January 18th, 2017
As the diesel emissions scandal now spreads to other car makers, An Taisce are calling on Minister Michael Noonan to incentive motorists away from dirty diesel.
An Taisce – The National Trust for Ireland say that diesel engines are too dirty and dangerous for for human health to continue to enjoy low tax rates.
Diesel is currently 11 cent per litre less than petrol and when prices are cheaper at the pumps it encourages motorists to drive diesel.
The environmental charity are also calling for a ban on diesel in built up areas such as Dublin city centre.
In a statement the environmental NGO said:
“Finance Minister Michael Noonan missed the opportunity in the 2017 Budget to increase duties on diesel so that it was at least as expensive per litre as petrol. Diesel exhaust fumes are rated by the World Health Organisation as carcinogenic. These fumes contain a toxic mix of nitrogen oxides (NOx), particulate matter and carbon monoxide.
“Every diesel vehicle on the road in Ireland today is contributing to an annual death toll of some 1,200 people as a direct result of air pollution. In addition, recent World Bank data estimates air pollution cost Ireland €58m in days lost at work every year and €2.2bn in annual welfare losses.”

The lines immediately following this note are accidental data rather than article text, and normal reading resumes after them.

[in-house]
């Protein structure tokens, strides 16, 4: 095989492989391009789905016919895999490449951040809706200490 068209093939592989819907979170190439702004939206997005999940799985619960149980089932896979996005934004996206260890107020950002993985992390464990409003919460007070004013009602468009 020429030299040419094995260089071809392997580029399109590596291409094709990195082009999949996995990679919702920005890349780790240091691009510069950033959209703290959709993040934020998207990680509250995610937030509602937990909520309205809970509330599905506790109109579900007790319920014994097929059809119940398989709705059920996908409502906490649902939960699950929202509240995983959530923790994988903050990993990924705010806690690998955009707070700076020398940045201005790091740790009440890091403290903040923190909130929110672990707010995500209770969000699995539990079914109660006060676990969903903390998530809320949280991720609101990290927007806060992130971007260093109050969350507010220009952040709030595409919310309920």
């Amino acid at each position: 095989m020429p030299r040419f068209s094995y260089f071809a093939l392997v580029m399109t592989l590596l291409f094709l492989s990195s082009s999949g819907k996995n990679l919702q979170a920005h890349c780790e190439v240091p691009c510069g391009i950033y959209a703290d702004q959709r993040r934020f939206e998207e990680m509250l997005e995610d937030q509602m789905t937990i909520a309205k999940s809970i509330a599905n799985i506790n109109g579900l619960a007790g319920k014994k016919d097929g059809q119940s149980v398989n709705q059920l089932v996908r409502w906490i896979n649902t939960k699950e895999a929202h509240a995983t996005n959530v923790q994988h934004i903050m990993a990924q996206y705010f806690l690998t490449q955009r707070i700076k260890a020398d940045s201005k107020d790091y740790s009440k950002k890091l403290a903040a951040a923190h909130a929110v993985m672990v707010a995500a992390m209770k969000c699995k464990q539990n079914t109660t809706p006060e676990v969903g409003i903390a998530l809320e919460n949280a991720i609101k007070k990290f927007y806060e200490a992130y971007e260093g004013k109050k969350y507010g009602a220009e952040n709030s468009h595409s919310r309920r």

Charles Stanley Smith of An Taisce said:
“We welcome moves by the US Environmental Protection Agency to begin criminal proceedings against named individuals within Volkswagen who allegedly conspired to fit illegal ‘cheat’ devices to cars to enable them to pass emissions tests.
“These are not victimless crimes. Millions of people worldwide, and thousands here in Ireland, are having their health destroyed and lives ended prematurely as a result of these appalling corporate deceptions. The fact that Volkswagen labelled these cars ‘clean diesel’ while knowing this to be completely false is further evidence that criminal behaviour can only be addressed with criminal sanctions”, Stanley-Smith added. Similar action from EU regulators is urgently needed.
“Diesel carmakers have clearly been cheating abominably, without a moment’s thought for the devastating health consequences of their lies” according to James Nix of An Taisce. “There’s a clear and urgent need now to reform the Irish VRT and motor tax systems for new cars to tilt sales decisively away from diesels and towards electric”.
Politically, Mr Nix added, such reform would be relatively pain-free as it wouldn’t affect any vehicles already on the road.
The rapid transitioning of the national fleet of private cars to electric need renewed support from government and agencies such as the ESB. “Almost all the reasons holding back the switch to electric vehicles are now resolved. Many new models can comfortably do 200km on a single charge, but we need to invest in fast-charging stations and offer incentives such as access to bus lanes, to tip the balance decisively in favour of electric vehicles”, Charles Stanley-Smith of An Taisce concluded.